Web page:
The i7 3770k with 4 cores and the 780 seemed to be the best setup giving this is the "slowest cpu of them all". The CPU was allowed to max out at 70-100% which clearly made a difference.
I believe the culprit here could be the Titan X, meaning if AE can use both cpu and gpu in a nicely orchestrated conjunction as it does with the i7 3770k and the 780, then it seems to be able to take full advantage of your hardware.
The i7 6700k wins maybe because Adobe has geared it's latest CC2015 towards the skylake architecture and/or because at 4.8Ghz pr core it's the fastest clock speed of all the CPU's I testest and without the unsupported Titan X to interfere it outperformed the i7 5960x and the xeon 2697v3
Having 16 or 64 GB of ddr4 ram didn't do any difference. AE just slowly fills up the assigned RAM but with no impact on speed. (maybe you can have longer ram previews which is nice, but it does nothing for speed)
The old hard disk configuration argument is also not valid. The fastest system had 1 drive ( A relatively fast drive admittingly which does read/write simultaneously) but I bet it would have been just as fast on a normal 5400rpm sata HDD.
My Advice to the consumer:
Get the i7 6700K and a gtx 780 or other card that's supported by AE.
Don't break the bank on the latest and fastest HDD's, just make sure you back up your files every now and then. Maybe consider doing a raid1 or 10.
I would however get a decent ssd for the OS just because app's and booting is faster.
My Advice to Adobe:
Rumor has it that all these strange results are only temporally and since changing the render engine from cc2014 you have been working on a new approach which hopefully will stay as simple as the current cc2015 but intergrate more GPU's and CPU's so they can be fully utilized.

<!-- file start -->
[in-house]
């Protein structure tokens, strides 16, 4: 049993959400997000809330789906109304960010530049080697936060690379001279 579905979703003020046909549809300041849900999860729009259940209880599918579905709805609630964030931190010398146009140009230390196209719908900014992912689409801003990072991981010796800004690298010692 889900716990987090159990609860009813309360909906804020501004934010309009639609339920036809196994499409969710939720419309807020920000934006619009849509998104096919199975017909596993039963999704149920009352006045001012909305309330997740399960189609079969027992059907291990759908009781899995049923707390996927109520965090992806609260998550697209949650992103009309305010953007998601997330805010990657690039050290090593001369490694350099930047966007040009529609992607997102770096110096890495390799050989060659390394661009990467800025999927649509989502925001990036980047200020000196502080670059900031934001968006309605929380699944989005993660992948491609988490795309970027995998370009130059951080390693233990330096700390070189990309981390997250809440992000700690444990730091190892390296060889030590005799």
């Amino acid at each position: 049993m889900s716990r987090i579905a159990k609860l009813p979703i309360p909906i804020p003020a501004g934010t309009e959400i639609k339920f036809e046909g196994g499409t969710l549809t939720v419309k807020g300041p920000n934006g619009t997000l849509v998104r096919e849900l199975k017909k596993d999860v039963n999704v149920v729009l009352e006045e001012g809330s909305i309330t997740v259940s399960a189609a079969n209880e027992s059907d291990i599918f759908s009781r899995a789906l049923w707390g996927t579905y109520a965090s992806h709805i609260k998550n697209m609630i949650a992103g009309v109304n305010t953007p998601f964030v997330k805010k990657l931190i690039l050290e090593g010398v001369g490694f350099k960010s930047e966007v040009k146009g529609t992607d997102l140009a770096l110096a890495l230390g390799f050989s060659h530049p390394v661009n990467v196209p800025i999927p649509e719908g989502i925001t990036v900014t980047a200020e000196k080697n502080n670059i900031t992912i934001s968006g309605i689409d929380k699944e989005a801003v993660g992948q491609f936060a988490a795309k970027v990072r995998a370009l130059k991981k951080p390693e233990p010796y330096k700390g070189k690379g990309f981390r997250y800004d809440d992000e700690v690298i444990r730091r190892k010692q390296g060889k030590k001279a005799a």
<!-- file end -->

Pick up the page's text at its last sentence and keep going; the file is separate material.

Now if this is the case then this should be your most important update ever, since these current issues has a really negative impact on professional users of your platform.
after effects had *always* issue with CPU cores:
- is the past you have to use the regretted "gridiron nucleo pro"
all the begin of this video is still accurate, after all this time...
- then adobe "bought" or "copied" this idea and integrated it into the option panel of AE
Also, if you enable Render Multiple Frames Simultaneously, the main After Effects application is just one instance. The other instances (depending on your number of cores) are called "AEselfLink". You may want to check CPU usage for those as well. But as Todd said, in many cases other factors become bottlenecks. And some features disable simultaneous frame rendering for that Comp.
* even later they realized that you can cache so many things from the composition... on a SSD if possible. another great idea from Nucleo pro.
- this was until 2015 CC version update, that completely removed this feature.
The Render Multiple Frames Simultaneously feature has been superseded by the new architecture in After Effects CC 2015 (13.5). The new architecture will allow a future version of After Effects to utilize processor threads and RAM more efficiently than the Render Multiple Frames Simultaneously functionality ever could.
-so they get rid of the multiple "aftereffects.exe" tasks in the background because it has never worked well or easily. BUT they then disabled a lot of use of mutlicore.i think that even a 6cores CPU is too much for AE now.
so the HIGHER clock (and overclock) is the key today... that why Xeon are so bad at rendering... untill they found a much better way to use all cores.
multiple ways of rendering:
in AE there are a least 4 different ways or rendering.
- it as *always* been a CPU only render; or GPU assist render ( i mean you have to feed you GPU, and this is the CPU that do it)
- since a very long time AE is using openGL into 2D mode; for drawing the display; for deforming image/videos; for some effects.
and also in so-called "2.5D"; when you manipulate 3D objects (see famous video copilot plug-in); and so effects too.
* so having a GPU with openCL acceleration is useful; and this is easy since all GPU have it. beside the more VRAM you get, the more complex textures you can use. 4GB is very good fo HD video.
- since AE CS6 Adobe introduced a true "ray-traced-3d-renderer". in fact they integrated the famous Nvidia Optix library; which obviously works only on nvidia cards with CUDA.
i think that around end 2014 they have a "fight" about nvidia optix licencing inside AE; so they stopped to develop around it.